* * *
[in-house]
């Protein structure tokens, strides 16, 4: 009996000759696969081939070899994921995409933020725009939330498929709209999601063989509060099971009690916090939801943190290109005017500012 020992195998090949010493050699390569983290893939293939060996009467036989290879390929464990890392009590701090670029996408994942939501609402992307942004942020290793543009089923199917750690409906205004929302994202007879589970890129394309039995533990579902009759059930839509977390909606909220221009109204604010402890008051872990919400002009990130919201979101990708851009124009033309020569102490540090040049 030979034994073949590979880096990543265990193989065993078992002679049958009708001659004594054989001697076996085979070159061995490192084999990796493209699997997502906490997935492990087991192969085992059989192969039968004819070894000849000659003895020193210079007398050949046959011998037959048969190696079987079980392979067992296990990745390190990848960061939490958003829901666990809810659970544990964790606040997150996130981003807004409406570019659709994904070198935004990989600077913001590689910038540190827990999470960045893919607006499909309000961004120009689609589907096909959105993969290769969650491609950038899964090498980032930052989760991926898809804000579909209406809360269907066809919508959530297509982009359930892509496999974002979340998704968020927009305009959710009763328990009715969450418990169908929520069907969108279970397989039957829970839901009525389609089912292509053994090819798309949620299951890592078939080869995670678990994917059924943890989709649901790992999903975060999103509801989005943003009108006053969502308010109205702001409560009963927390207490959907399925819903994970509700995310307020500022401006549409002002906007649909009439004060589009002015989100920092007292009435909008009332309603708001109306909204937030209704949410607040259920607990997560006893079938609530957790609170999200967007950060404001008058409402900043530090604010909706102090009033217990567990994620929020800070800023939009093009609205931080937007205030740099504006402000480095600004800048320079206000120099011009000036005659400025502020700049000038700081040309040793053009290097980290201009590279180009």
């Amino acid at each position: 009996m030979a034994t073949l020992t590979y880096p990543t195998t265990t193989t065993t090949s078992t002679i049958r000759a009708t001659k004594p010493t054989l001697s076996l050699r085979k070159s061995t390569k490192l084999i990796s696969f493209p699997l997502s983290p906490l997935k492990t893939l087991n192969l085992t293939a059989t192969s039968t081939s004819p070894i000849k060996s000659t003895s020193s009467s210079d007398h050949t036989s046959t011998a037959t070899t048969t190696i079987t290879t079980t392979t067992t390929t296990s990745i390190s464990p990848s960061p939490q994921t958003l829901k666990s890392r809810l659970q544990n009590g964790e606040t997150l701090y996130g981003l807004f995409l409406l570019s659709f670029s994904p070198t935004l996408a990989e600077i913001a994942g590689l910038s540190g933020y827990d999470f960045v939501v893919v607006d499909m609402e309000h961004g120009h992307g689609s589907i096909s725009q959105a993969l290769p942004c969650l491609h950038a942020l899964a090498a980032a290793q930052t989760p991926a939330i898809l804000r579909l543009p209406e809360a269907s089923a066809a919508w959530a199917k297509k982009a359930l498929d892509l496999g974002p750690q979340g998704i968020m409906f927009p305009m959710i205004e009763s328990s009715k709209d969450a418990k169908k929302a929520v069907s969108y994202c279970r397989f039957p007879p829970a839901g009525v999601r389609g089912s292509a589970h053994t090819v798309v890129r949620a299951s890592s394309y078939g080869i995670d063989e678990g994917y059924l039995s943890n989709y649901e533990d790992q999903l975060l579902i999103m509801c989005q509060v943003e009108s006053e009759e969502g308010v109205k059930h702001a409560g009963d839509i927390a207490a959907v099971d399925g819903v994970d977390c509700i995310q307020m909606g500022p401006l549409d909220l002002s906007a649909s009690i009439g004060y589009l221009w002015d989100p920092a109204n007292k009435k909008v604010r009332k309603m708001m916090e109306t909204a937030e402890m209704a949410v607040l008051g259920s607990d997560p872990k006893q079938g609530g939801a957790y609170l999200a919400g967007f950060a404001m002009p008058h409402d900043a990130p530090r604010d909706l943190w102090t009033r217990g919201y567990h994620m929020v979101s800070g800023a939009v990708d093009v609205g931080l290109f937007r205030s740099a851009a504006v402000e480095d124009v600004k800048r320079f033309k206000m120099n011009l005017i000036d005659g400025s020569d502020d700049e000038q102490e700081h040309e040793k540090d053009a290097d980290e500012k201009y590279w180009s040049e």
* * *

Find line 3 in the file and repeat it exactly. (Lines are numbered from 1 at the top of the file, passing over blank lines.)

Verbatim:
């Amino acid at each position: 009996m030979a034994t073949l020992t590979y880096p990543t195998t265990t193989t065993t090949s078992t002679i049958r000759a009708t001659k004594p010493t054989l001697s076996l050699r085979k070159s061995t390569k490192l084999i990796s696969f493209p699997l997502s983290p906490l997935k492990t893939l087991n192969l085992t293939a059989t192969s039968t081939s004819p070894i000849k060996s000659t003895s020193s009467s210079d007398h050949t036989s046959t011998a037959t070899t048969t190696i079987t290879t079980t392979t067992t390929t296990s990745i390190s464990p990848s960061p939490q994921t958003l829901k666990s890392r809810l659970q544990n009590g964790e606040t997150l701090y996130g981003l807004f995409l409406l570019s659709f670029s994904p070198t935004l996408a990989e600077i913001a994942g590689l910038s540190g933020y827990d999470f960045v939501v893919v607006d499909m609402e309000h961004g120009h992307g689609s589907i096909s725009q959105a993969l290769p942004c969650l491609h950038a942020l899964a090498a980032a290793q930052t989760p991926a939330i898809l804000r579909l543009p209406e809360a269907s089923a066809a919508w959530a199917k297509k982009a359930l498929d892509l496999g974002p750690q979340g998704i968020m409906f927009p305009m959710i205004e009763s328990s009715k709209d969450a418990k169908k929302a929520v069907s969108y994202c279970r397989f039957p007879p829970a839901g009525v999601r389609g089912s292509a589970h053994t090819v798309v890129r949620a299951s890592s394309y078939g080869i995670d063989e678990g994917y059924l039995s943890n989709y649901e533990d790992q999903l975060l579902i999103m509801c989005q509060v943003e009108s006053e009759e969502g308010v109205k059930h702001a409560g009963d839509i927390a207490a959907v099971d399925g819903v994970d977390c509700i995310q307020m909606g500022p401006l549409d909220l002002s906007a649909s009690i009439g004060y589009l221009w002015d989100p920092a109204n007292k009435k909008v604010r009332k309603m708001m916090e109306t909204a937030e402890m209704a949410v607040l008051g259920s607990d997560p872990k006893q079938g609530g939801a957790y609170l999200a919400g967007f950060a404001m002009p008058h409402d900043a990130p530090r604010d909706l943190w102090t009033r217990g919201y567990h994620m929020v979101s800070g800023a939009v990708d093009v609205g931080l290109f937007r205030s740099a851009a504006v402000e480095d124009v600004k800048r320079f033309k206000m120099n011009l005017i000036d005659g400025s020569d502020d700049e000038q102490e700081h040309e040793k540090d053009a290097d980290e500012k201009y590279w180009s040049e």